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Canon EOS 400D / Digital Rebel XTi kit lens upgrade group test Gordon Laing, September 2006 / updated July 2007
 

Canon EOS 400D / Digital Rebel XTi lens group test verdict

Each of the three lenses we tested as upgrades for the EF-S 18-55mm have their pros and cons. We’ll discuss each in turn before making our final recommendations.

 

Upgrading to the EF-S 17-85mm f/4-5.6 IS USM

   
Canon EF-S 17-85mm f/4-5.6 IS USM
   

The most popular general-purpose Canon lens upgrade for 400D / XTi owners will undoubtedly be the EF-S 17-85mm. This lens primarily delivers a longer, more useful focal range than the kit lens while additionally boasting Image Stabilisation along with fast and quiet USM internal focusing.

In terms of optical performance, it resolves comfortably greater detail and exhibits higher contrast than the kit lens, although light-fall off and geometric distortion are measurably worse. Light fall-off can be particularly noticeable in the corners of shots with blue skies and is the biggest issue with this lens. We also feel it’s priced a little high, especially considering its average focal ratio.

That said, the EF-S 17-85mm still remains the best general-purpose upgrade lens from Canon for the 400D / XTi, with the key advantages of longer range, effective Image Stabilisation, higher resolution and superior focusing over the kit EF-S 18-55mm. See our Canon 17-85mm review for more information.

Upgrading to the EF-S 17-55mm f/2.8 IS USM

   
Canon EF-S 17-55mm f/2.8 IS USM
 

The Canon EF-S 17-55mm will greatly appeal to anyone who’s into portraiture or low light photography. Its focal range may essentially match the kit lens, but the constant f2.8 aperture gathers considerably more light, allowing it to work under much darker conditions while also delivering very shallow depths-of-field if desired. Upgrading to it from the kit lens will also get you effective Image Stabilisation and fast and quiet USM internal focusing.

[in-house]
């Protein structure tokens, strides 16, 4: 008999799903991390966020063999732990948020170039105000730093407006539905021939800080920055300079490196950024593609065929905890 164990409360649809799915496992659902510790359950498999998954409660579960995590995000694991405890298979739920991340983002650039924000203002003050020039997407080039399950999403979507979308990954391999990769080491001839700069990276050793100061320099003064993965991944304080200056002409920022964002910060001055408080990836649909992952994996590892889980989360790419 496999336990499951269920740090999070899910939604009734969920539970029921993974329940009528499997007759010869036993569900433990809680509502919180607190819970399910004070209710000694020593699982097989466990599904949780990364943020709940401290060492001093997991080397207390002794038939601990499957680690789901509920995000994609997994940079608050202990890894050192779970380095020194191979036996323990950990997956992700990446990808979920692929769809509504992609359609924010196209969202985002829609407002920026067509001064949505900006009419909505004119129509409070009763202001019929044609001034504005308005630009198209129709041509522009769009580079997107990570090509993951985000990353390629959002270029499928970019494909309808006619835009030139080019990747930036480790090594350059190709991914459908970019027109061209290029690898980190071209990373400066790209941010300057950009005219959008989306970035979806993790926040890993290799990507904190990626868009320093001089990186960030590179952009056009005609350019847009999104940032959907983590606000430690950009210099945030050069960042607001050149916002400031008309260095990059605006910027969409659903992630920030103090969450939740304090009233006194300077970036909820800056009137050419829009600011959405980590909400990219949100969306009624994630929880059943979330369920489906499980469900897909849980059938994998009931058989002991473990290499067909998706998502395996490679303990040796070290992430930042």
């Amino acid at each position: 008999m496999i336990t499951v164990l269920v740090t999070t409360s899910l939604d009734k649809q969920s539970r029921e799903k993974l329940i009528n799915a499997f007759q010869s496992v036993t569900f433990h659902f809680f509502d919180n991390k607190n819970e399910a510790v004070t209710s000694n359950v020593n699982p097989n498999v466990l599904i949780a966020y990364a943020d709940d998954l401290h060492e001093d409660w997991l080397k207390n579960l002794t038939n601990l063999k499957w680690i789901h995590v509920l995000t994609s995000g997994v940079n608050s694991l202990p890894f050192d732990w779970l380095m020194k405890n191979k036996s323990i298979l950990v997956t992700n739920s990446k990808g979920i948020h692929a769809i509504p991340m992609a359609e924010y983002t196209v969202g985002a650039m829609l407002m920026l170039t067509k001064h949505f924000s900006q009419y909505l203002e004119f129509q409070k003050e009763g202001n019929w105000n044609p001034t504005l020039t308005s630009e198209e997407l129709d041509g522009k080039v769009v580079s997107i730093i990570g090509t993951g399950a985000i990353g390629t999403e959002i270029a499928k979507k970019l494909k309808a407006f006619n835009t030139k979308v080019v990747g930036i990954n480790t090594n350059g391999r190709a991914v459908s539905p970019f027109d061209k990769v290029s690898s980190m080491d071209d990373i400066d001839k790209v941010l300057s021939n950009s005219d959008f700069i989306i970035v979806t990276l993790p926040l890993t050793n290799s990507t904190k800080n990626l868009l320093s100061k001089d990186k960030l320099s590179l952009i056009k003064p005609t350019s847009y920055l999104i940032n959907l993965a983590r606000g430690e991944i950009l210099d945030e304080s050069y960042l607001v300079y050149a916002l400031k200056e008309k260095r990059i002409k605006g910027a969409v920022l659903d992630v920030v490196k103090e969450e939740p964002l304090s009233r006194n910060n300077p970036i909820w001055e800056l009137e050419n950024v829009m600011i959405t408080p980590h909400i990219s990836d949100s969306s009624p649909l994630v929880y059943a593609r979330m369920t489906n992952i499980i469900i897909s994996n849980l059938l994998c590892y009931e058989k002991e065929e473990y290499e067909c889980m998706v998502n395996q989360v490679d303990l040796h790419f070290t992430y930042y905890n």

In terms of optical performance, it resolves slightly more detail than the kit lens, although not quite as much as the EF-S 17-85mm or EF 17-40mm models. Light fall-off is the worst in this group test, although not surprising considering the fast f2.8 aperture. Geometric distortion though is low and corner sharpness very impressive, even with the aperture fully open.

Ultimately the EF-S 17-55mm is a specialist lens, which while capable of great everyday shots, only justifies its much higher price (and heftier dimensions) to those who are really into portraiture or low light work. If you’re seriously into either, then the EF-S 17-55mm is a great option, but the EF-S 17-85mm remains a more practical, not to mention affordable general purpose choice for most people. See our Canon 17-55mm review for more information.


Upgrading to the EF 17-40mm f/4L USM

   
Canon EF 17-40mm f/4L USM  
   
   

The Canon EF 17-40mm represents a unique proposition for 400D / XTi owners as it’s the only lens here which will also work on a full-frame body should you decide to upgrade in the future.

It’s also the only L lens in our group test, boasting superior mechanical performance and build quality to the others. The aperture is a constant f4 throughout the range, and as an L lens, Canon throws in a lens hood and carrying pouch – annoyingly these are optional extras for EF-S lenses.

In terms of optical performance, it matches the EF-S 17-85mm by getting the most resolution from the 400D / XTi’s sensor while also delivering sharp, high contrast results. Since it’s corrected for use on a larger full-frame body, the 17-40mm also unsurprisingly delivers very good corner sharpness, geometric distortion and light fall-off results on the smaller sensor of the 400D / XTi.

So upgrading to the EF 17-40mm gives you great optical performance, fast and quiet USM internal focusing, a constant f4 aperture, ‘L’ build quality, and the opportunity to re-use it on a full-frame body should you upgrade in the future. On the downside, the focal range is noticeably lower than the kit lens and it’s missing the Image Stabilisation of the other upgrades – although this isn’t particularly important given the short and wide focal range.